Sydney's Strategic Time Zone
Sydney is the first international financial center to trade each day.
As such, its position in a strategic time zone that spans the closing of the U.S. markets and the openings in Europe is critical.
When the world's stock markets crashed in October 1987, Sydney took a bigger hit in percentage terms than any other international finance center.
Because of its position in the global time-zone net, Sydney was the first market to crash, and it took another direct hit the following day as other markets around the world plunged.
An International Focus
While it may be a negative association, the October crash nevertheless vividly illustrates that Sydney's occupation of its time zone is of crucial importance to international businesses with or without trading subsidiaries in the city.
Sydney not only opens first but also combines a life-style and environment that have become the envy of much of the rest of the world.
The Asia-Pacific region is the world's fastest-growing, and within it, Australia has the largest developed economy, after Japan's.
The state of New South Wales, of which Sydney is the capital, is the country's largest economically. It contributes 35% of Australian gross domestic product. Sydney is the banking and financial hub of Australia.
Open-Door Bank Policy
In the mid-1980s, federal Treasurer Paul Keating opened the doors to free-market banking practices by deregulating the marketplace and granting trading-bank licenses to 16 foreign banks.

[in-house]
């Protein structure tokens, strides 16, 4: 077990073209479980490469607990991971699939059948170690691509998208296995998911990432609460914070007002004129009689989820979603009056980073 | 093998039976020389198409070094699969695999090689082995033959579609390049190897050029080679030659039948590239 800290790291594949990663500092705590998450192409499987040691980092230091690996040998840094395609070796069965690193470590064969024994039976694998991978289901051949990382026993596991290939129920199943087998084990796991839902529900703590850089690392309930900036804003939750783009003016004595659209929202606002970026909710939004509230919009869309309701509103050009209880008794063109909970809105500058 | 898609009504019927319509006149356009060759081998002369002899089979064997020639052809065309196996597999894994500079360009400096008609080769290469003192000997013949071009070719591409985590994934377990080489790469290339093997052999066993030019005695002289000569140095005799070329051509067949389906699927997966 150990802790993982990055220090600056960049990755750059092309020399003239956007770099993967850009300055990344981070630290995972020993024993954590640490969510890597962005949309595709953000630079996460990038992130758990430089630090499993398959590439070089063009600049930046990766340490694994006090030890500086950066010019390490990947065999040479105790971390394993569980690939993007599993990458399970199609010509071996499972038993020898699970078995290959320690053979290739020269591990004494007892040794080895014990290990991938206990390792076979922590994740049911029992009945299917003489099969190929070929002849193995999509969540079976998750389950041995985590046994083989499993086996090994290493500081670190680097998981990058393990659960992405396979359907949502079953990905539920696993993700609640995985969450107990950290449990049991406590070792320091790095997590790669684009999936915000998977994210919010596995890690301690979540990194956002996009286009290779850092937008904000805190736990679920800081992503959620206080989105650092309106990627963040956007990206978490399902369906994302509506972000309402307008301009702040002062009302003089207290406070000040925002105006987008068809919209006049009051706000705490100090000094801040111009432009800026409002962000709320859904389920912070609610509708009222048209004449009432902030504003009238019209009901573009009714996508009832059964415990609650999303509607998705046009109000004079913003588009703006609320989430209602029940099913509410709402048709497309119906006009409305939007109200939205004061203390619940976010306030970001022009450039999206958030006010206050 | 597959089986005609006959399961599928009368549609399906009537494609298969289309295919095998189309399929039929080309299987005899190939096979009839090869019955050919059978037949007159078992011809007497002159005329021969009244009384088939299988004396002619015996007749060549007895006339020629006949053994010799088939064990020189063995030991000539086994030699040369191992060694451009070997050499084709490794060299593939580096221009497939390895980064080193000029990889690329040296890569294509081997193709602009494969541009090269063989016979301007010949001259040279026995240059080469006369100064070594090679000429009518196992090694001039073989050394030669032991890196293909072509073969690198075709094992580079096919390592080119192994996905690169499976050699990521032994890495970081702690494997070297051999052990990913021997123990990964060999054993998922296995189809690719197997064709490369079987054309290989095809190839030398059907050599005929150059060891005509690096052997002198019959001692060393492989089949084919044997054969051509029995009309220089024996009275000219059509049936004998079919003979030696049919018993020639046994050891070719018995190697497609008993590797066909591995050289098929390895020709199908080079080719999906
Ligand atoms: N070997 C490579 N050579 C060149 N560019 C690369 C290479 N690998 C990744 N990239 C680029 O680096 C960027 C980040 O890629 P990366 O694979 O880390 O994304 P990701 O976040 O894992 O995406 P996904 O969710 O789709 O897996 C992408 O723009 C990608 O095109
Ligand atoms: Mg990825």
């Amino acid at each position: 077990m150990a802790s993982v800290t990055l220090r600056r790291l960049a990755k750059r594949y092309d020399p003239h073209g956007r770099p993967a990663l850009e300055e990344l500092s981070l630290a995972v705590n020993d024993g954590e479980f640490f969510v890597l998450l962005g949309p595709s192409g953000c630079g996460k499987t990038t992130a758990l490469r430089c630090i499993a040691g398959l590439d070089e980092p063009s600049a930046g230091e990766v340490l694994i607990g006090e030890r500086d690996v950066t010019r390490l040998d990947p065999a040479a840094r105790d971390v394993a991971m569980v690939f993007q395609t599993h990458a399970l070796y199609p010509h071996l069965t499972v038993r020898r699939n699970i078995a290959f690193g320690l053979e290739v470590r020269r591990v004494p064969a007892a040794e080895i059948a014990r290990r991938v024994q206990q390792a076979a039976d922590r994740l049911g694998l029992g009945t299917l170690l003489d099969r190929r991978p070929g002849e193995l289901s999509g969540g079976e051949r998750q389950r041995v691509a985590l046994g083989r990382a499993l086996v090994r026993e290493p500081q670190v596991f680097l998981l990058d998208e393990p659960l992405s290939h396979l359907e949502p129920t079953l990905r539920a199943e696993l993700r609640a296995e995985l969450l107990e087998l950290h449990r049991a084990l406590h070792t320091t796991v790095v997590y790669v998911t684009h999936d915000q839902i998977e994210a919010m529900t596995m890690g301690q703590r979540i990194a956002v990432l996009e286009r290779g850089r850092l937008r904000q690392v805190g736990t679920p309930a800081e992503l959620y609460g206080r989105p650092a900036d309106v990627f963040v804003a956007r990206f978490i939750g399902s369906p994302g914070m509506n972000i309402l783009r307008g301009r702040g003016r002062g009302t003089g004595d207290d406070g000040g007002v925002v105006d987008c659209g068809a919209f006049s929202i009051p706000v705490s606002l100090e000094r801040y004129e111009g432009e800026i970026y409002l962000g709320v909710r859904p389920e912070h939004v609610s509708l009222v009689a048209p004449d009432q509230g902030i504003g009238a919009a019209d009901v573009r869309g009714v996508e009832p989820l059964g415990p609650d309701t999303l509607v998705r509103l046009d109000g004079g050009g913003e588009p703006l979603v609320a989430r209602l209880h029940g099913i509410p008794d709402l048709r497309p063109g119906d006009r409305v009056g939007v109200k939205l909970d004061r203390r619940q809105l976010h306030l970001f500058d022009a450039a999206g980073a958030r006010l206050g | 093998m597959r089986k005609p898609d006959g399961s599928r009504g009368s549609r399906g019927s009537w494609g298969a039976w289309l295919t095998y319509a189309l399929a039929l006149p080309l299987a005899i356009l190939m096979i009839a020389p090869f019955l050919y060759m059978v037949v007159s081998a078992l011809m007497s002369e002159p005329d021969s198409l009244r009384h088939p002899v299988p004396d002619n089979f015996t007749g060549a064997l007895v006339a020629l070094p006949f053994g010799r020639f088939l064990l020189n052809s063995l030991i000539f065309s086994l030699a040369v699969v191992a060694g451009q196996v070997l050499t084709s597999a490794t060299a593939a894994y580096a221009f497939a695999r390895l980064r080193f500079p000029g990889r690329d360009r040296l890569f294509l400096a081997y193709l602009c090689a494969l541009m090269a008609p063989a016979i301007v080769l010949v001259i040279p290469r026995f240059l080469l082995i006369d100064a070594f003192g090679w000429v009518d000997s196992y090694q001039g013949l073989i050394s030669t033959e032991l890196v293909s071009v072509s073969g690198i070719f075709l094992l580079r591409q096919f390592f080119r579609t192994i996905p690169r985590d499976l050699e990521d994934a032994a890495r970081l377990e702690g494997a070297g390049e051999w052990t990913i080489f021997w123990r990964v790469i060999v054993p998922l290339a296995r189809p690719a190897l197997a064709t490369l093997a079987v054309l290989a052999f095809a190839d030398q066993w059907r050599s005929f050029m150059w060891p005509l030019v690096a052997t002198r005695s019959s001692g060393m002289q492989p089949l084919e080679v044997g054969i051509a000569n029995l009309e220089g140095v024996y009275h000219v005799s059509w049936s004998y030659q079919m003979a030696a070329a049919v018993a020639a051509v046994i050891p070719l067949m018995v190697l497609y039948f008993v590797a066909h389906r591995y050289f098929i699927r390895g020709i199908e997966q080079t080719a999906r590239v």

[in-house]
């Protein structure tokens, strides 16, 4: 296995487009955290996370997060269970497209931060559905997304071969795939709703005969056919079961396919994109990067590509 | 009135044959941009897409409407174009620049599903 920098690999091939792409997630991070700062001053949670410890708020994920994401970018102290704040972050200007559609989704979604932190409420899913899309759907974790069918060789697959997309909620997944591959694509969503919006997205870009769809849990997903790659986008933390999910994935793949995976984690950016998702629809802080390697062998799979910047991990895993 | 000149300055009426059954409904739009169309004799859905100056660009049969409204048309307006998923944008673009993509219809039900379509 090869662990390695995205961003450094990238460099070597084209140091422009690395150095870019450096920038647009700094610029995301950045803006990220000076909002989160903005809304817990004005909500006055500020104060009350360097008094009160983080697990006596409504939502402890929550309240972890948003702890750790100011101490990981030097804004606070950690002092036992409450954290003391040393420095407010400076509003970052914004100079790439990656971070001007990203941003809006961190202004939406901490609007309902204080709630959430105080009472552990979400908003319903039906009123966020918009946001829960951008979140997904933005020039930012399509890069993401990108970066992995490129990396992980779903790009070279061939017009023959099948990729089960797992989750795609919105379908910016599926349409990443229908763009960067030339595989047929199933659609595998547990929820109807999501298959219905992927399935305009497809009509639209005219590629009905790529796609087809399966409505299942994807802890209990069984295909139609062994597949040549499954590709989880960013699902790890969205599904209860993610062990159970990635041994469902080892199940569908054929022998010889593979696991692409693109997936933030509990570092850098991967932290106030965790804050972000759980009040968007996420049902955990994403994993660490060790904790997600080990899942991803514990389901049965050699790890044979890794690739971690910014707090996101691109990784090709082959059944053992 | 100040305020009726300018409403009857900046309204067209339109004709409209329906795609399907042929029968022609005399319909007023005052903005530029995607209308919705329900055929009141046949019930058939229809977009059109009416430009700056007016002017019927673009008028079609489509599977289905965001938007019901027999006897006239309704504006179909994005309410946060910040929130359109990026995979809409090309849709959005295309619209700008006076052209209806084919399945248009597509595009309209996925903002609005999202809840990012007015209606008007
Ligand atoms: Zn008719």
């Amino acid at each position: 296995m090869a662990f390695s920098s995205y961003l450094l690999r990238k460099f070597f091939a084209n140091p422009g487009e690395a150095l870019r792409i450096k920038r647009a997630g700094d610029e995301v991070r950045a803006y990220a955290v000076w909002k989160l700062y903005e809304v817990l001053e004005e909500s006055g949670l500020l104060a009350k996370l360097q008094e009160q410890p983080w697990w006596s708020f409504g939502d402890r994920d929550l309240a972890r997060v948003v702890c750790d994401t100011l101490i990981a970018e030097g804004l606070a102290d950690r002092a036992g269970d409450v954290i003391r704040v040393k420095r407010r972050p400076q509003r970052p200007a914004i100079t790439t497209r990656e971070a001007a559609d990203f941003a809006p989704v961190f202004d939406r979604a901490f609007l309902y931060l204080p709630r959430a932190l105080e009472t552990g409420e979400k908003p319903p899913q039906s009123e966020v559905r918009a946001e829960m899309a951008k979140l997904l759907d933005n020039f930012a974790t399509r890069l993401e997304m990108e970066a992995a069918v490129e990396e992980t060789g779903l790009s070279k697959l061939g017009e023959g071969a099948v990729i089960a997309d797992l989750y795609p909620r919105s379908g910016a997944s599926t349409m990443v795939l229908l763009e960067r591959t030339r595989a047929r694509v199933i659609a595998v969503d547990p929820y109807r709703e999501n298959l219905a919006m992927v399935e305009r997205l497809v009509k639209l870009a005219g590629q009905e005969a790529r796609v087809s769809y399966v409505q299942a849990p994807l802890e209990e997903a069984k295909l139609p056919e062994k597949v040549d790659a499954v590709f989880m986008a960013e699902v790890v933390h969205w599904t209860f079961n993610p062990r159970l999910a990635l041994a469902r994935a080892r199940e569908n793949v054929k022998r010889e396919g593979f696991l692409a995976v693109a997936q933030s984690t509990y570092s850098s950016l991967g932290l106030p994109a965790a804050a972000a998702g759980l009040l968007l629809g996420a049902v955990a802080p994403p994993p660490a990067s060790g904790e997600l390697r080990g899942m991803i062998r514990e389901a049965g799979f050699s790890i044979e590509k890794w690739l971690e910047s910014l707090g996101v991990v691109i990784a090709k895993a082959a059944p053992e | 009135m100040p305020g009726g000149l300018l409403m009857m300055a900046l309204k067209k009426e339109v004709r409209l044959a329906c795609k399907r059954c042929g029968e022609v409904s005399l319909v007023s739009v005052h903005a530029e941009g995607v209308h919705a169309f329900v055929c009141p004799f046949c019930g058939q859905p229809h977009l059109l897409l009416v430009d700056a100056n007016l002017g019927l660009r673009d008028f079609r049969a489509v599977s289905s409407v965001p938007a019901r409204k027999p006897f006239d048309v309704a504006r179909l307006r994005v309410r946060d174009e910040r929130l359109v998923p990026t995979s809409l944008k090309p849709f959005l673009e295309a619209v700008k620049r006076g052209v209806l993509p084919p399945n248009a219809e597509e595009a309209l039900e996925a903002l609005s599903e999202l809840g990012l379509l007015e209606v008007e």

The United States was quick to seize on this opportunity, and Bankers Trust, Citibank, and the Bank of America were among the new trading-bank licensees.
Of these, Citibank and Bankers Trust are recognized as leading performers among the foreign licensed banks.
In addition, the number of merchant banks has risen dramatically, to a total of 108, with assets of $35 billion, and more than 18 countries are now represented in Sydney's financial center.
With financial deregulation, which was based on Sydney's more than 160 years of banking experience, the domestic financial markets burgeoned, and Sydney boasts a range of financial services comparable to those offered in any other international financial center.
And because of its experience and liquidity, Sydney provides a full range of deep, active, and innovative markets essential for business, financial transactions, and risk management.
Built on solid foundations in the British banking system, Australia's financial markets date from 1817, when the Bank of New South Wales (now called Westpac Banking Corp.) opened for business in Sydney.
Australia's financial markets, which have not experienced a bank failure in the past 100 years, demonstrate an enviable record of stability, growth, and opportunity.
Reserve Bank's Influence
The Sydney-based Reserve Bank acts as the Australian central bank, influencing money and banking through its monetary policy.
Banking is still the dominant sector in the Australian finance industry, accounting for 65% of total financial-sector assets.
With consistent annual growth rates of 20%, trading-bank assets totaled $245 billion on January 1990.